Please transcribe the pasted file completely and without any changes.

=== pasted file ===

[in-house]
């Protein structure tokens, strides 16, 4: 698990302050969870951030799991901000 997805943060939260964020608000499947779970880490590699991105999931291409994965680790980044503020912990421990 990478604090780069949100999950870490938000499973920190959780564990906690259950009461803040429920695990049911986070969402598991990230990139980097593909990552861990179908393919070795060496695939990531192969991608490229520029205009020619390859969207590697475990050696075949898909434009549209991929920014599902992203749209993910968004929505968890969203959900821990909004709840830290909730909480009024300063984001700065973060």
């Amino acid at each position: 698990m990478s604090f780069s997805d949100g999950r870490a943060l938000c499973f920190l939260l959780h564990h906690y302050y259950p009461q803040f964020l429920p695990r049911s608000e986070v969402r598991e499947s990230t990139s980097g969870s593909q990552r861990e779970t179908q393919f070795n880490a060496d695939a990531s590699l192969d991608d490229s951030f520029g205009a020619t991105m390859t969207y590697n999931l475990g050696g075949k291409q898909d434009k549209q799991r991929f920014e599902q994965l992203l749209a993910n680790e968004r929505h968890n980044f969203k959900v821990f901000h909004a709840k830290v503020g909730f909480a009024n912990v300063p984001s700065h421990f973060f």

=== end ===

[in-house]
């Protein structure tokens, strides 16, 4: 698990302050969870951030799991901000 997805943060939260964020608000499947779970880490590699991105999931291409994965680790980044503020912990421990 990478604090780069949100999950870490938000499973920190959780564990906690259950009461803040429920695990049911986070969402598991990230990139980097593909990552861990179908393919070795060496695939990531192969991608490229520029205009020619390859969207590697475990050696075949898909434009549209991929920014599902992203749209993910968004929505968890969203959900821990909004709840830290909730909480009024300063984001700065973060």
């Amino acid at each position: 698990m990478s604090f780069s997805d949100g999950r870490a943060l938000c499973f920190l939260l959780h564990h906690y302050y259950p009461q803040f964020l429920p695990r049911s608000e986070v969402r598991e499947s990230t990139s980097g969870s593909q990552r861990e779970t179908q393919f070795n880490a060496d695939a990531s590699l192969d991608d490229s951030f520029g205009a020619t991105m390859t969207y590697n999931l475990g050696g075949k291409q898909d434009k549209q799991r991929f920014e599902q994965l992203l749209a993910n680790e968004r929505h968890n980044f969203k959900v821990f901000h909004a709840k830290v503020g909730f909480a009024n912990v300063p984001s700065h421990f973060f």